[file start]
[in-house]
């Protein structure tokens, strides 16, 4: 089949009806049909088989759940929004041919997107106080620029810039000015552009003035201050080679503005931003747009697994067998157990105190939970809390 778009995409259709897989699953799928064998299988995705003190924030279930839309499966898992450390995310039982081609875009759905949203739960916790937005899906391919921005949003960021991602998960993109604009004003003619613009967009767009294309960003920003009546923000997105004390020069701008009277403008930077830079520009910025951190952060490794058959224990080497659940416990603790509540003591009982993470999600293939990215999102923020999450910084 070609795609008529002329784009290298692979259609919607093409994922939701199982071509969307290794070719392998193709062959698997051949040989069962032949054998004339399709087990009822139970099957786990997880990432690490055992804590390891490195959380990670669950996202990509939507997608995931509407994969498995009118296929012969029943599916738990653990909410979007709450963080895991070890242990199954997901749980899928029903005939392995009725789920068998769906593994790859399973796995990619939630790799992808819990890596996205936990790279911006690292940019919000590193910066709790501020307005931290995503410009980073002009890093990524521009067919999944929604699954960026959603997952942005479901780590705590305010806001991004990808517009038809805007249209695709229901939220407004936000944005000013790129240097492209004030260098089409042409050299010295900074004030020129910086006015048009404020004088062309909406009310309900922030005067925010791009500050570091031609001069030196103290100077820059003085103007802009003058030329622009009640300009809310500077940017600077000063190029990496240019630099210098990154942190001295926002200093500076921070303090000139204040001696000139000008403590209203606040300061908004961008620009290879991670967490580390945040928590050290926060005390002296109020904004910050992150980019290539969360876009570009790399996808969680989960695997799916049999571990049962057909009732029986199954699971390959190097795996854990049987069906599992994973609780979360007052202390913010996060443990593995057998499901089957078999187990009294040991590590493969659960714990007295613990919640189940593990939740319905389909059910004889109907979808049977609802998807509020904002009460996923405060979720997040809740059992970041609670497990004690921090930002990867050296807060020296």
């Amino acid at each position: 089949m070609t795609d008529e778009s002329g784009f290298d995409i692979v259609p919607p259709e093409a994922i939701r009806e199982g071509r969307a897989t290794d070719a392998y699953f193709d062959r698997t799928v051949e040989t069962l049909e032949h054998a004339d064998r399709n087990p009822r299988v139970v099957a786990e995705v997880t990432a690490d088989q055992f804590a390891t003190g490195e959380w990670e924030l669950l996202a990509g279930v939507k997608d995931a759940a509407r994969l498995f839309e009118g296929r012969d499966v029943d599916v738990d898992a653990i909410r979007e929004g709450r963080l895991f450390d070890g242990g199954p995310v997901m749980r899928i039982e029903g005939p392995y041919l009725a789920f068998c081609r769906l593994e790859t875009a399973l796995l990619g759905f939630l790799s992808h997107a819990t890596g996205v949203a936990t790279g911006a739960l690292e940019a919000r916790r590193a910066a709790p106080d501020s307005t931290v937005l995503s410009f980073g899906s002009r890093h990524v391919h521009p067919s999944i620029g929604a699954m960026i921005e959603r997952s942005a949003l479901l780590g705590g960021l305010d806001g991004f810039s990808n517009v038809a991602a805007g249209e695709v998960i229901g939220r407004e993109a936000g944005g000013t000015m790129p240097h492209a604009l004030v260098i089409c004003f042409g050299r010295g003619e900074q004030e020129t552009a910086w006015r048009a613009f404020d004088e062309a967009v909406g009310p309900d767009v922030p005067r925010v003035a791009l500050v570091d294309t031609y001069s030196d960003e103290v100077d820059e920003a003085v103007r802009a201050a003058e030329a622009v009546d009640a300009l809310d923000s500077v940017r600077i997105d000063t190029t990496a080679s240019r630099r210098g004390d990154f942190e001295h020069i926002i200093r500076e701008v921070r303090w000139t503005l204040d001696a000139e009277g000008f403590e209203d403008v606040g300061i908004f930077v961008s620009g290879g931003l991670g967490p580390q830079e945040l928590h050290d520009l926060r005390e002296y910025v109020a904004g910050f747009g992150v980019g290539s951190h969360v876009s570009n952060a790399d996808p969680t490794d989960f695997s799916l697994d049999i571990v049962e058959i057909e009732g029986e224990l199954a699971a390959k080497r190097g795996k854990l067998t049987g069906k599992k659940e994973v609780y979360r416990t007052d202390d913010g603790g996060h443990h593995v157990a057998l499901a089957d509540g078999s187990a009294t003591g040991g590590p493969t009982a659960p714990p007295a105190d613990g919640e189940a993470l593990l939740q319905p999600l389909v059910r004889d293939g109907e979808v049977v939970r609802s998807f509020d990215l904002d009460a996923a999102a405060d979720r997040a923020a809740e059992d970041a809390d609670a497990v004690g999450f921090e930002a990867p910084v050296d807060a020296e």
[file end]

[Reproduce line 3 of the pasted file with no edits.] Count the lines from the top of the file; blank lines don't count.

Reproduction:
């Amino acid at each position: 089949m070609t795609d008529e778009s002329g784009f290298d995409i692979v259609p919607p259709e093409a994922i939701r009806e199982g071509r969307a897989t290794d070719a392998y699953f193709d062959r698997t799928v051949e040989t069962l049909e032949h054998a004339d064998r399709n087990p009822r299988v139970v099957a786990e995705v997880t990432a690490d088989q055992f804590a390891t003190g490195e959380w990670e924030l669950l996202a990509g279930v939507k997608d995931a759940a509407r994969l498995f839309e009118g296929r012969d499966v029943d599916v738990d898992a653990i909410r979007e929004g709450r963080l895991f450390d070890g242990g199954p995310v997901m749980r899928i039982e029903g005939p392995y041919l009725a789920f068998c081609r769906l593994e790859t875009a399973l796995l990619g759905f939630l790799s992808h997107a819990t890596g996205v949203a936990t790279g911006a739960l690292e940019a919000r916790r590193a910066a709790p106080d501020s307005t931290v937005l995503s410009f980073g899906s002009r890093h990524v391919h521009p067919s999944i620029g929604a699954m960026i921005e959603r997952s942005a949003l479901l780590g705590g960021l305010d806001g991004f810039s990808n517009v038809a991602a805007g249209e695709v998960i229901g939220r407004e993109a936000g944005g000013t000015m790129p240097h492209a604009l004030v260098i089409c004003f042409g050299r010295g003619e900074q004030e020129t552009a910086w006015r048009a613009f404020d004088e062309a967009v909406g009310p309900d767009v922030p005067r925010v003035a791009l500050v570091d294309t031609y001069s030196d960003e103290v100077d820059e920003a003085v103007r802009a201050a003058e030329a622009v009546d009640a300009l809310d923000s500077v940017r600077i997105d000063t190029t990496a080679s240019r630099r210098g004390d990154f942190e001295h020069i926002i200093r500076e701008v921070r303090w000139t503005l204040d001696a000139e009277g000008f403590e209203d403008v606040g300061i908004f930077v961008s620009g290879g931003l991670g967490p580390q830079e945040l928590h050290d520009l926060r005390e002296y910025v109020a904004g910050f747009g992150v980019g290539s951190h969360v876009s570009n952060a790399d996808p969680t490794d989960f695997s799916l697994d049999i571990v049962e058959i057909e009732g029986e224990l199954a699971a390959k080497r190097g795996k854990l067998t049987g069906k599992k659940e994973v609780y979360r416990t007052d202390d913010g603790g996060h443990h593995v157990a057998l499901a089957d509540g078999s187990a009294t003591g040991g590590p493969t009982a659960p714990p007295a105190d613990g919640e189940a993470l593990l939740q319905p999600l389909v059910r004889d293939g109907e979808v049977v939970r609802s998807f509020d990215l904002d009460a996923a999102a405060d979720r997040a923020a809740e059992d970041a809390d609670a497990v004690g999450f921090e930002a990867p910084v050296d807060a020296e």